What A Difference A Year Makes

Market TalkTuesday, Dec 24 2019
Week 44 - US DOE Inventory Recap

Energy futures are ticking modestly higher to start the quiet & abbreviated Christmas Eve trading session. Physical trading in refined products is non-existent so far and is expected to remain that way with several pipeline operators taking both Tuesday and Wednesday off.

What a difference a year makes: Christmas Eve 2018 saw a crescendo of selling that ultimately marked the bottom of the energy and equity markets after a brutal 4th quarter selloff. This year U.S. equities are sitting at all-time highs and WTI is holding steady above $60. In addition, volatility readings reached multi-year highs on Christmas eve in 2018, while this year both asset classes are at the bottom end of their range for volatility.

Speaking of different: RBOB gasoline continues its counter-seasonal strength today, trying to drag the rest of the complex higher even as we enter the weakest fundamental period of the year when demand crumbles for a few weeks, while supplies surge due to increased refinery production and butane blending. With both January and February RBOB holding above $1.70 this week, there is room on the chart to see another 10 cents of upside in gasoline before year end, despite the fundamentals suggesting we should see a pullback in prices soon.

The API’s inventory report will be released at its normal time this afternoon, but trading will already be shut down for the day due to the early holiday closing. That report might drive the early action when trading resumes after Christmas. The DOE’s weekly report is delayed until Friday.

Today’s interesting read: The Permian’s nat gas problem as oil drilling slows.

Click here to download a PDF of today's TACenergy Market Talk.

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Pivotal Week For Price Action
Market TalkFriday, Sep 29 2023

The Energy Bulls Are On The Run This Morning, Lead By Heating And Crude Oil Futures

The energy bulls are on the run this morning, lead by heating and crude oil futures. The November HO contract is trading ~7.5 cents per gallon (2.3%) higher while WTI is bumped $1.24 per barrel (1.3%) so far in pre-market trading. Their gasoline counterpart is rallying in sympathy with .3% gains to start the day.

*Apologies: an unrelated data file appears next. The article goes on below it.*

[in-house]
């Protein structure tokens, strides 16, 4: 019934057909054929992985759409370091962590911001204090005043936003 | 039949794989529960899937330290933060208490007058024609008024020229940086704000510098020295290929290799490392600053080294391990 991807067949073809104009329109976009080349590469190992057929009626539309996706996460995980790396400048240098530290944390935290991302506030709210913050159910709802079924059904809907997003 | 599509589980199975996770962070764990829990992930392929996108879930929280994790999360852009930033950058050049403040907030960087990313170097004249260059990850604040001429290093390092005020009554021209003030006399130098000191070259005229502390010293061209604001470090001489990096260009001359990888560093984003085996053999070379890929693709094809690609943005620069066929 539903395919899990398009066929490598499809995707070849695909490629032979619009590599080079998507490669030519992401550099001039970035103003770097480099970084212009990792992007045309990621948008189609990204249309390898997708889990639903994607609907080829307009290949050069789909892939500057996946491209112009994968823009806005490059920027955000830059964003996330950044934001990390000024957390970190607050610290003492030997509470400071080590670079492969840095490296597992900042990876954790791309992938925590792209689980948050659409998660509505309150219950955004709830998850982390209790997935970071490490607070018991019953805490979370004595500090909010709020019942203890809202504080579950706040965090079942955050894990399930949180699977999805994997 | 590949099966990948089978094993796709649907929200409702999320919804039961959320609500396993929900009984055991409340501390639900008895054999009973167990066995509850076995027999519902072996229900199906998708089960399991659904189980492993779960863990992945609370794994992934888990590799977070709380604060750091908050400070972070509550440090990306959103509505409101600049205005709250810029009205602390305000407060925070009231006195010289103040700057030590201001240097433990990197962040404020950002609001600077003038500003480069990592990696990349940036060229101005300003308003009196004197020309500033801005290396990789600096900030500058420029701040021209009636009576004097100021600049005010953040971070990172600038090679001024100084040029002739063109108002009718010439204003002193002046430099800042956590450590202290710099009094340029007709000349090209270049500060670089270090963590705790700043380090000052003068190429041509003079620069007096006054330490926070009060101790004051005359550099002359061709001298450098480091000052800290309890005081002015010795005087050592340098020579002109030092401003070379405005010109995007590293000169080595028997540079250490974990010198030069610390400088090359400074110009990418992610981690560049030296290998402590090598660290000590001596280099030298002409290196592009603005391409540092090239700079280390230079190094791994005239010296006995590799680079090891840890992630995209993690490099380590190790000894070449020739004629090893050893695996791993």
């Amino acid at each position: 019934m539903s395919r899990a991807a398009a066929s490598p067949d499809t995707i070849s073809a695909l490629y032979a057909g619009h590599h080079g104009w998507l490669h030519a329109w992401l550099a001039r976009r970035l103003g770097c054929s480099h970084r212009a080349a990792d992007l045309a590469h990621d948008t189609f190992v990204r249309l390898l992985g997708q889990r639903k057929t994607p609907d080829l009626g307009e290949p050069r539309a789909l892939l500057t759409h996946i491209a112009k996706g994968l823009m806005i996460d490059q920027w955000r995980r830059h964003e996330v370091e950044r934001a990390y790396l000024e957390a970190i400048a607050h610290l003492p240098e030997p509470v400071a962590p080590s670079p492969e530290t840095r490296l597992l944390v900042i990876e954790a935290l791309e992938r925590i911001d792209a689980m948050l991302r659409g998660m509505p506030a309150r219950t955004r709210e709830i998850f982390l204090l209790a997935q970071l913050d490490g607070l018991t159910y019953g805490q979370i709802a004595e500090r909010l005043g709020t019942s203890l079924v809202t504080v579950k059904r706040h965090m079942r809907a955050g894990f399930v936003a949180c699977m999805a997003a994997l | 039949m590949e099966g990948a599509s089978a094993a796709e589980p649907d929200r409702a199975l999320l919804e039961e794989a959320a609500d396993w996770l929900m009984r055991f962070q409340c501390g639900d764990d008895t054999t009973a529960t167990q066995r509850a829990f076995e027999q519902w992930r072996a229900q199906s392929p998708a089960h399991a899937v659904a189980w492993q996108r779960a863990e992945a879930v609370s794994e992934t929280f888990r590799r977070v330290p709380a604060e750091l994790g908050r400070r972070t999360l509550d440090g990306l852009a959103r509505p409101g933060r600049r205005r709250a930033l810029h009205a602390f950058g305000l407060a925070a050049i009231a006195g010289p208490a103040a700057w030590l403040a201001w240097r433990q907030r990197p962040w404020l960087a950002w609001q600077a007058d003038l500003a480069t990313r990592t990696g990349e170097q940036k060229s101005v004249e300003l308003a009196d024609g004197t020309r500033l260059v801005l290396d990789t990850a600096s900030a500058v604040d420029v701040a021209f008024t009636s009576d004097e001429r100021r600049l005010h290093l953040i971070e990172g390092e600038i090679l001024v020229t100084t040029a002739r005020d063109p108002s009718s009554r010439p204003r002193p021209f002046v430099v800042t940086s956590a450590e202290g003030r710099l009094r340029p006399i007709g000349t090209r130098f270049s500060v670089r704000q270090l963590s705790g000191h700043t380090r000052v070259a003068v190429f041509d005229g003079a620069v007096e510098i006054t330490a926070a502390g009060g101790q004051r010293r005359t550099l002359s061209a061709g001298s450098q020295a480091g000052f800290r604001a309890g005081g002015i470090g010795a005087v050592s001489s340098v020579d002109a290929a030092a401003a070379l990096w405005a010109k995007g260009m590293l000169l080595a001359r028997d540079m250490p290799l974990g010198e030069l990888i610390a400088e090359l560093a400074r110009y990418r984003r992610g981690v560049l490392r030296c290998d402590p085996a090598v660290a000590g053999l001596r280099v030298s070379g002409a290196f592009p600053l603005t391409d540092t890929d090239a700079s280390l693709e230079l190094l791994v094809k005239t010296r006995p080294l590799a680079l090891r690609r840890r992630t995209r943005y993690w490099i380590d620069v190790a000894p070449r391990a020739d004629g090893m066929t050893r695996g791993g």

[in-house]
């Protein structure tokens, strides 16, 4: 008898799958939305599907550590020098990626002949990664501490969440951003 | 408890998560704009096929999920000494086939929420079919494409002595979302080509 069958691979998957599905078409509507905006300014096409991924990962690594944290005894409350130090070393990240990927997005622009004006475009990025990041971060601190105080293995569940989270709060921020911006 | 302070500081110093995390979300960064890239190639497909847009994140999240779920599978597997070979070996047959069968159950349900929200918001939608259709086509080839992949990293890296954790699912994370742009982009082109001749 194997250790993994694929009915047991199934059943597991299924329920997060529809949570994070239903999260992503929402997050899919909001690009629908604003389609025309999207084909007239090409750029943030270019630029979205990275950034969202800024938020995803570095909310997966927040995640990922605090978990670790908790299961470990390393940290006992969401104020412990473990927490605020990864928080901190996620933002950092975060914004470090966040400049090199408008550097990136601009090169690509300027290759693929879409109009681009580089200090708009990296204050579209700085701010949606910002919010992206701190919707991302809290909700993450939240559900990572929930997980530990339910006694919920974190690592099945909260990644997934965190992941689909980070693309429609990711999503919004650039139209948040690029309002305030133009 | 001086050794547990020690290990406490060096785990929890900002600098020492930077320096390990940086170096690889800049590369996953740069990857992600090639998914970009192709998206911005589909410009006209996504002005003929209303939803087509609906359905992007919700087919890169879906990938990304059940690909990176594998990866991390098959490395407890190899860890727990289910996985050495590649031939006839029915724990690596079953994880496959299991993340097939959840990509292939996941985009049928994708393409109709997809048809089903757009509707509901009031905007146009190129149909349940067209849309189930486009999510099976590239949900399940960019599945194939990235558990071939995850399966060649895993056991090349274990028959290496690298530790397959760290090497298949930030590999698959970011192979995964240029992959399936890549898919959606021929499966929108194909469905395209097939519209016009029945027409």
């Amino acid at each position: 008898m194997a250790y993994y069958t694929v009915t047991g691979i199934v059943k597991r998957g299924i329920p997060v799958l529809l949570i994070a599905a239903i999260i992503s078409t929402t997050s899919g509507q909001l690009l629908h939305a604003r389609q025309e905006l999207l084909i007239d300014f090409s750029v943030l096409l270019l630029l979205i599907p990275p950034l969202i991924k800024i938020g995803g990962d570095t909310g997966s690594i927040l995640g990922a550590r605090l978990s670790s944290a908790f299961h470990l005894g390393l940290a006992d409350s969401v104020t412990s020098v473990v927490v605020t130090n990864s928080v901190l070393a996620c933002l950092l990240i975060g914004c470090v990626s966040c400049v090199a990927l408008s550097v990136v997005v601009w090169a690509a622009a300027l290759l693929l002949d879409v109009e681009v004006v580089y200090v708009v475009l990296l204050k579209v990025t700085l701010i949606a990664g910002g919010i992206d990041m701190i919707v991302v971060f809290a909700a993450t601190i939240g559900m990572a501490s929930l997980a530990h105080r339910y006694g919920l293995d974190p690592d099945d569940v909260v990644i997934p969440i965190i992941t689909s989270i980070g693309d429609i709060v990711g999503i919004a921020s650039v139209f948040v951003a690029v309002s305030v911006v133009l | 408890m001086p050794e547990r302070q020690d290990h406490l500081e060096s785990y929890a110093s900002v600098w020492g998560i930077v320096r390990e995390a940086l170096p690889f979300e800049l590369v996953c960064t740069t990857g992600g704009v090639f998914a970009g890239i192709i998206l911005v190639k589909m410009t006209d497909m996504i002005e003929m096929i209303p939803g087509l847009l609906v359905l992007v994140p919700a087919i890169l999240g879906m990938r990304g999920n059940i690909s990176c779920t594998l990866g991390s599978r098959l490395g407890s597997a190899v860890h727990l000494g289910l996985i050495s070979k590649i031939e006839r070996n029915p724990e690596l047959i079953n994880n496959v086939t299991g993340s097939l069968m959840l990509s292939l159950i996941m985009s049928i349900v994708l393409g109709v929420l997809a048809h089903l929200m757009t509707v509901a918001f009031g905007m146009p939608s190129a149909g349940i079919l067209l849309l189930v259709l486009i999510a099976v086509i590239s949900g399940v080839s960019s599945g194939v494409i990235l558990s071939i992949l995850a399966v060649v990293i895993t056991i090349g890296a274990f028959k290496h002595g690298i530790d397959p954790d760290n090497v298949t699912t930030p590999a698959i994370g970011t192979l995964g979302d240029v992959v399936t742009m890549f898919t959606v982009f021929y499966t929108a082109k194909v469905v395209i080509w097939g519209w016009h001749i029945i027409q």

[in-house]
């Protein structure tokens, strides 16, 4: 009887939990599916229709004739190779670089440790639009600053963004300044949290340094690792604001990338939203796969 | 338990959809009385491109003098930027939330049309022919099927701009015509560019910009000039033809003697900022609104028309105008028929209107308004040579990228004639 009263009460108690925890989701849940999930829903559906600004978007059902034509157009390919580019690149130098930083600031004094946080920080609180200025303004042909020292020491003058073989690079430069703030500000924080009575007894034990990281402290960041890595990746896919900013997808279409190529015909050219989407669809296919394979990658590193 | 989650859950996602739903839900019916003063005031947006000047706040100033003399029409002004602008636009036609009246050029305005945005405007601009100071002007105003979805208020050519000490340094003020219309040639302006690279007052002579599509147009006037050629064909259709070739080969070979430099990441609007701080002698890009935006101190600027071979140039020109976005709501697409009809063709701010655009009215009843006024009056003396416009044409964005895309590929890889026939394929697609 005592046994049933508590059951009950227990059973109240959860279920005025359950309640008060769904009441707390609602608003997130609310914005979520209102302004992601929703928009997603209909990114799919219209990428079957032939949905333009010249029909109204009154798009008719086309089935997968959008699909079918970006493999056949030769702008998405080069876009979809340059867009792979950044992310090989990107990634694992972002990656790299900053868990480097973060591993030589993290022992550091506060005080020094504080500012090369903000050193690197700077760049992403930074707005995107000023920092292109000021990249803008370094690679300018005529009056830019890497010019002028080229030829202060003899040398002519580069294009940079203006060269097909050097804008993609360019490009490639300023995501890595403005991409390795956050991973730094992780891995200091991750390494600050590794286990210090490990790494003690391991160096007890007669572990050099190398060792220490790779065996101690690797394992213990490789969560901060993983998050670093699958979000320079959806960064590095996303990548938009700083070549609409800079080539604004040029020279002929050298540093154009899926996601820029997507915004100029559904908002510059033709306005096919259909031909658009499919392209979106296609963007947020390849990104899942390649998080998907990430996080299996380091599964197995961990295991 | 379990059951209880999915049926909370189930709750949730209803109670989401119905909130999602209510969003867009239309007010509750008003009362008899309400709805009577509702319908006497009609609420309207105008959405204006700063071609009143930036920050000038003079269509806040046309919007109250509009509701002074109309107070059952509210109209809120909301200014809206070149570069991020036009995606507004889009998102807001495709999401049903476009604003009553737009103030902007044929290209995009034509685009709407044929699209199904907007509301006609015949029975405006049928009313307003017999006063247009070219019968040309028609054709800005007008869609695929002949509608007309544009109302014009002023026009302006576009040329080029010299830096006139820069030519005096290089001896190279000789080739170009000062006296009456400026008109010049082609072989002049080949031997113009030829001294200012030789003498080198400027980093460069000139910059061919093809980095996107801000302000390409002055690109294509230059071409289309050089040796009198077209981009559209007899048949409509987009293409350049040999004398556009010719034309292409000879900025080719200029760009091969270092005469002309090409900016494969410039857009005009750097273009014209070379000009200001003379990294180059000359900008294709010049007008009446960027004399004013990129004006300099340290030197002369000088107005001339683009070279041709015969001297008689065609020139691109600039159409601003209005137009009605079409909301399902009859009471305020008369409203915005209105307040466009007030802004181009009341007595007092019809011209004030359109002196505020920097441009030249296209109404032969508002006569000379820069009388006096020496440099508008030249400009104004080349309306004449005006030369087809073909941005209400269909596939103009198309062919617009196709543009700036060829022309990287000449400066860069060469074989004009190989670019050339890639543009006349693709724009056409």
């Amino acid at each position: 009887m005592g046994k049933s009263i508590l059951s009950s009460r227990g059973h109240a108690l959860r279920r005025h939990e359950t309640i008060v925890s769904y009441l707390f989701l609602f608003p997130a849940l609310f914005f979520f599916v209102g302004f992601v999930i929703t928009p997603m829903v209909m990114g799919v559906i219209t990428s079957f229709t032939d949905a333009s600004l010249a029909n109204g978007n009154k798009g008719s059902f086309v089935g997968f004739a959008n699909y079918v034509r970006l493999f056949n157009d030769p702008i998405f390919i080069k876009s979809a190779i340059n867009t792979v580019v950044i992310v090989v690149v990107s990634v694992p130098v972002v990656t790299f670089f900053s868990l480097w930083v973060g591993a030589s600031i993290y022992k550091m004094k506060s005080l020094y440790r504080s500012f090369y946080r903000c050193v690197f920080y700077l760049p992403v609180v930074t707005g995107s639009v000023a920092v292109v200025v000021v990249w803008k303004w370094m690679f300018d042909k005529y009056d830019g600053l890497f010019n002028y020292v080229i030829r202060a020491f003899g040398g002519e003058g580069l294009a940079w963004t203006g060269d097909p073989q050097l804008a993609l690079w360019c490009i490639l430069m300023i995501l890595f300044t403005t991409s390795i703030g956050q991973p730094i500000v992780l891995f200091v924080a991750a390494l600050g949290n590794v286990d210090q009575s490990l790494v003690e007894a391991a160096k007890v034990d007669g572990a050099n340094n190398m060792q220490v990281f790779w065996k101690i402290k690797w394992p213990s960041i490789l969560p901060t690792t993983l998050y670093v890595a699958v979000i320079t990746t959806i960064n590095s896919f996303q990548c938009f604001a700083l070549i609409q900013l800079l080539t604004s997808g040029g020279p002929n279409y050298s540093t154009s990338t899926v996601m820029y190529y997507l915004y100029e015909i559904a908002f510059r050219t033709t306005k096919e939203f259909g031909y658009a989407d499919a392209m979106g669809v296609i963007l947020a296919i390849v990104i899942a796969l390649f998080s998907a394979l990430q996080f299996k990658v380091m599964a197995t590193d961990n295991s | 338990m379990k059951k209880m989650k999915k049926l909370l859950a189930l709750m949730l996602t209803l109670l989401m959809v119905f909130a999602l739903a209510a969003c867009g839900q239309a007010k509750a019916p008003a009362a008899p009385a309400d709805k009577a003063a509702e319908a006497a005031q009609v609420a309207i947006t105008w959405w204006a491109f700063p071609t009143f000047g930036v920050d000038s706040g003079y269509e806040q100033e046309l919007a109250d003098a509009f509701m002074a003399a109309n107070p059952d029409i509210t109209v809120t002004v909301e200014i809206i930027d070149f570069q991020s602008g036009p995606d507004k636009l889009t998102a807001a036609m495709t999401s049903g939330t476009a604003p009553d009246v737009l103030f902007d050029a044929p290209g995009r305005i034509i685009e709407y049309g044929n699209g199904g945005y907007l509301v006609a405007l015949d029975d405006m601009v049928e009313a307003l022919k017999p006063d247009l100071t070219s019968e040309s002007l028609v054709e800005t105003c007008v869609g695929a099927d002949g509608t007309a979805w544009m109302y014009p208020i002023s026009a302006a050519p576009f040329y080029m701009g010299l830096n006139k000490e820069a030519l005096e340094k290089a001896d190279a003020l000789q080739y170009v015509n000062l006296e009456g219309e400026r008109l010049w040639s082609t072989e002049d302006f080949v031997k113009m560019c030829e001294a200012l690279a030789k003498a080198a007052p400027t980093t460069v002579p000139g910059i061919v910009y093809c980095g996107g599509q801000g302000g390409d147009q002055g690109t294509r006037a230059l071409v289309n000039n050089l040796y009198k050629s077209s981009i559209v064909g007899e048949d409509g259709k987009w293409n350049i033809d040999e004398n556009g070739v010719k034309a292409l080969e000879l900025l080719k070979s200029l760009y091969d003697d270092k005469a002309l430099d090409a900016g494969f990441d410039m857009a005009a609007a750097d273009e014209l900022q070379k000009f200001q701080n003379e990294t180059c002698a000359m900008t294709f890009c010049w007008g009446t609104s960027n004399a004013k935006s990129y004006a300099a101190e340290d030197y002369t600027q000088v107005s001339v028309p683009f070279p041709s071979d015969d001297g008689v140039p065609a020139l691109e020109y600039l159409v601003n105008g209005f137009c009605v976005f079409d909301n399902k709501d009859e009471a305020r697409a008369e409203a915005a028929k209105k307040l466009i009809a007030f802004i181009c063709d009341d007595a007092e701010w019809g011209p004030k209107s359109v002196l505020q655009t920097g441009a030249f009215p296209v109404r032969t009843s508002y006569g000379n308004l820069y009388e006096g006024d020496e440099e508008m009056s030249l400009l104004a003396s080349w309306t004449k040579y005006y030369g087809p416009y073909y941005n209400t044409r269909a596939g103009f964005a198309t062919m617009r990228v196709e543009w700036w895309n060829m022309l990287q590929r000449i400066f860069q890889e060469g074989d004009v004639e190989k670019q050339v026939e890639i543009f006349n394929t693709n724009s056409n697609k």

The October contracts for both RBOB and HO expire today, and while trading action looks to be pretty tame so far, it isn’t a rare occurrence to see some big price swings on expiring contracts as traders look to close their positions. It should be noted that the only physical market pricing still pricing their product off of October futures, while the rest of the nation already switched to the November contract over the last week or so.

We’ve now got two named storms in the Atlantic, Philippe and Rina, but both aren’t expected to develop into major storms. While most models show both storms staying out to sea, the European model for weather forecasting shows there is a possibility that Philippe gets close enough to the Northeast to bring rain to the area, but not much else.

The term “$100 oil” is starting to pop up in headlines more and more mostly because WTI settled above the $90 level back on Tuesday, but partially because it’s a nice round number that’s easy to yell in debates or hear about from your father-in-law on the golf course. While the prospect of sustained high energy prices could be harmful to the economy, its important to note that the current short supply environment is voluntary. The spigot could be turned back on at any point, which could topple oil prices in short order.

Click here to download a PDF of today's TACenergy Market Talk.

Pivotal Week For Price Action
Market TalkThursday, Sep 28 2023

Gasoline And Crude Oil Futures Are All Trading Between .5% And .8% Lower To Start The Day

The energy complex is sagging this morning with the exception of the distillate benchmark as the prompt month trading higher by about a penny. Gasoline and crude oil futures are all trading between .5% and .8% lower to start the day, pulling back after WTI traded above $95 briefly in the overnight session.

There isn’t much in the way of news this morning with most still citing the expectation for tight global supply, inflation and interest rates, and production cuts by OPEC+.

As reported by the Department of Energy yesterday, refinery runs dropped in all PADDs, except for PADD 3, as we plug along into the fall turnaround season. Crude oil inventories drew down last week, despite lower runs and exports, and increased imports, likely due to the crude oil “adjustment” the EIA uses to reconcile any missing barrels from their calculated estimates.

Diesel remains tight in the US, particularly in PADD 5 (West Coast + Nevada, Arizona) but stockpiles are climbing back towards their 5-year seasonal range. It unsurprising to see a spike in ULSD imports to the region since both Los Angeles and San Francisco spot markets are trading at 50+ cent premiums to the NYMEX. We’ve yet to see such relief on the gasoline side of the barrel, and we likely won’t until the market switches to a higher RVP.

Click here to download a PDF of today's TACenergy Market Talk, including all charts from the Weekly DOE Report.

Pivotal Week For Price Action